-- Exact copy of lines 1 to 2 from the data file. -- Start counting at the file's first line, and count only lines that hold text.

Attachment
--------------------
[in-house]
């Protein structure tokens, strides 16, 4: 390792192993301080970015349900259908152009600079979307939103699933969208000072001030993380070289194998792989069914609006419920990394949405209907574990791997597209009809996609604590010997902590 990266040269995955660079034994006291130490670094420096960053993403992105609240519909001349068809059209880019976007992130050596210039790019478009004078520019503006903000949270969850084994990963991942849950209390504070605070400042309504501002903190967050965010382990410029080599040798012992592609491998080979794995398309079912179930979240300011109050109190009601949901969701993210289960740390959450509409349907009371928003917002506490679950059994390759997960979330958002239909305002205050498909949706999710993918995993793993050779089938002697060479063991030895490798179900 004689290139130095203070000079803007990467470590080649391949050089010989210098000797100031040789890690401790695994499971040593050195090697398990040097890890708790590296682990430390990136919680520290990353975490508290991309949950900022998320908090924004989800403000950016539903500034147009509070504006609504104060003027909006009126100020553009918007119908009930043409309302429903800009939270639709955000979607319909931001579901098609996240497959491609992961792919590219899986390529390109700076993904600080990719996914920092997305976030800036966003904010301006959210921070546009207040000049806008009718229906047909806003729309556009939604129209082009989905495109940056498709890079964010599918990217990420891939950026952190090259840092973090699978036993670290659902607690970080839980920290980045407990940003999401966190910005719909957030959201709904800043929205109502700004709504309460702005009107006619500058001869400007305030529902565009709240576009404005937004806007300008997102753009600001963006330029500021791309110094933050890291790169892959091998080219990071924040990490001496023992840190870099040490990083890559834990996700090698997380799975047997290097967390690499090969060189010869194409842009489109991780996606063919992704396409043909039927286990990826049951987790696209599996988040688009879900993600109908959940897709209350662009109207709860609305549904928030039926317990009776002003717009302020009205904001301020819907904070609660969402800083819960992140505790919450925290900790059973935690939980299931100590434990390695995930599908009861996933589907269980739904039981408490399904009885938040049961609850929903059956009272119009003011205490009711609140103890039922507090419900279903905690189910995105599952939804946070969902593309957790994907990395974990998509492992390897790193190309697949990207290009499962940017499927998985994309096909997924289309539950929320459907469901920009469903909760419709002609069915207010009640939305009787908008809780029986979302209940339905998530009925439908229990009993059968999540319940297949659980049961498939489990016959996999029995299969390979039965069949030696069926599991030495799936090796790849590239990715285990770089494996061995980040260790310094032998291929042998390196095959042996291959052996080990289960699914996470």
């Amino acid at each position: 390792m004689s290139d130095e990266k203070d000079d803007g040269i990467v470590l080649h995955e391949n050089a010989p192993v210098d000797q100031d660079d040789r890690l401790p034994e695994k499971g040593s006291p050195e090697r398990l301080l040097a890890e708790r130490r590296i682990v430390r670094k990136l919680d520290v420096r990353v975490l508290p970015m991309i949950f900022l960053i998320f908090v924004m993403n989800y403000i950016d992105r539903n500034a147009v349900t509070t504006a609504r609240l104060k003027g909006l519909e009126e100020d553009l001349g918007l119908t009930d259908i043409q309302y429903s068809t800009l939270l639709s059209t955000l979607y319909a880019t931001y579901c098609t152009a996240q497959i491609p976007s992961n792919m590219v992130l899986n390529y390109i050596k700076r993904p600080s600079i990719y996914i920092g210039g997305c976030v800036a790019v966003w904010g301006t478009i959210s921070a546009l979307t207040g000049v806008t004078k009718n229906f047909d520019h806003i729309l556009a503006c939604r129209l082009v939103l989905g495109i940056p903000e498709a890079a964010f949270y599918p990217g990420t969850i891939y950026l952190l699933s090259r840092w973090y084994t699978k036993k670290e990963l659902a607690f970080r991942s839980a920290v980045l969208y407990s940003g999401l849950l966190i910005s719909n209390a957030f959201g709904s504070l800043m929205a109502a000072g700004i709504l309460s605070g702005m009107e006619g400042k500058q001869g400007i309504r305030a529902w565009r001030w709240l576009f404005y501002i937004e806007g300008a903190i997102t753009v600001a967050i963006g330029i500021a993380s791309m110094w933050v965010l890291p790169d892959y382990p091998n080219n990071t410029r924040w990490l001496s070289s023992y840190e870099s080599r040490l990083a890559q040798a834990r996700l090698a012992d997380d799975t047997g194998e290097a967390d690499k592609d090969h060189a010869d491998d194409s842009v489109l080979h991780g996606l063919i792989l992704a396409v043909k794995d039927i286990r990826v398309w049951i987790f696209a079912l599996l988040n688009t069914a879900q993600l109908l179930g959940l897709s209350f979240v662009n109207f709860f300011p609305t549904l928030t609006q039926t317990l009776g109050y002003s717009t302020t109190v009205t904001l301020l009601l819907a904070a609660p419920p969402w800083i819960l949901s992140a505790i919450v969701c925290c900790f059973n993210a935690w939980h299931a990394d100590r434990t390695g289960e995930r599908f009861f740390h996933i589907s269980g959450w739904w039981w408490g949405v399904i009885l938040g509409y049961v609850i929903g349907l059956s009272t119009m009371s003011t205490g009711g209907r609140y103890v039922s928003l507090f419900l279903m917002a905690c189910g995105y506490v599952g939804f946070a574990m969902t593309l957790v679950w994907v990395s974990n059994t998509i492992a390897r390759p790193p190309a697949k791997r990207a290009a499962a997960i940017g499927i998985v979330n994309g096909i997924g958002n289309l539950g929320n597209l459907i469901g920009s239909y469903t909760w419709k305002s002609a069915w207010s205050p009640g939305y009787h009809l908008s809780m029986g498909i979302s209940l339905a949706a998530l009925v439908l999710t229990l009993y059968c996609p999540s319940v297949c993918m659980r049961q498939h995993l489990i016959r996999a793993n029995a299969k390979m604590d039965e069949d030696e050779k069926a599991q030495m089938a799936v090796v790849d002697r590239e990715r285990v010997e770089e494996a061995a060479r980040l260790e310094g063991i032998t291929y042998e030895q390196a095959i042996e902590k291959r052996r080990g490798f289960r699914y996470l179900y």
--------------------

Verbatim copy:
[in-house]
């Protein structure tokens, strides 16, 4: 390792192993301080970015349900259908152009600079979307939103699933969208000072001030993380070289194998792989069914609006419920990394949405209907574990791997597209009809996609604590010997902590 990266040269995955660079034994006291130490670094420096960053993403992105609240519909001349068809059209880019976007992130050596210039790019478009004078520019503006903000949270969850084994990963991942849950209390504070605070400042309504501002903190967050965010382990410029080599040798012992592609491998080979794995398309079912179930979240300011109050109190009601949901969701993210289960740390959450509409349907009371928003917002506490679950059994390759997960979330958002239909305002205050498909949706999710993918995993793993050779089938002697060479063991030895490798179900 004689290139130095203070000079803007990467470590080649391949050089010989210098000797100031040789890690401790695994499971040593050195090697398990040097890890708790590296682990430390990136919680520290990353975490508290991309949950900022998320908090924004989800403000950016539903500034147009509070504006609504104060003027909006009126100020553009918007119908009930043409309302429903800009939270639709955000979607319909931001579901098609996240497959491609992961792919590219899986390529390109700076993904600080990719996914920092997305976030800036966003904010301006959210921070546009207040000049806008009718229906047909806003729309556009939604129209082009989905495109940056498709890079964010599918990217990420891939950026952190090259840092973090699978036993670290659902607690970080839980920290980045407990940003999401966190910005719909957030959201709904800043929205109502700004709504309460702005009107006619500058001869400007305030529902565009709240576009404005937004806007300008997102753009600001963006330029500021791309110094933050890291790169892959091998080219990071924040990490001496023992840190870099040490990083890559834990996700090698997380799975047997290097967390690499090969060189010869194409842009489109991780996606063919992704396409043909039927286990990826049951987790696209599996988040688009879900993600109908959940897709209350662009109207709860609305549904928030039926317990009776002003717009302020009205904001301020819907904070609660969402800083819960992140505790919450925290900790059973935690939980299931100590434990390695995930599908009861996933589907269980739904039981408490399904009885938040049961609850929903059956009272119009003011205490009711609140103890039922507090419900279903905690189910995105599952939804946070969902593309957790994907990395974990998509492992390897790193190309697949990207290009499962940017499927998985994309096909997924289309539950929320459907469901920009469903909760419709002609069915207010009640939305009787908008809780029986979302209940339905998530009925439908229990009993059968999540319940297949659980049961498939489990016959996999029995299969390979039965069949030696069926599991030495799936090796790849590239990715285990770089494996061995980040260790310094032998291929042998390196095959042996291959052996080990289960699914996470």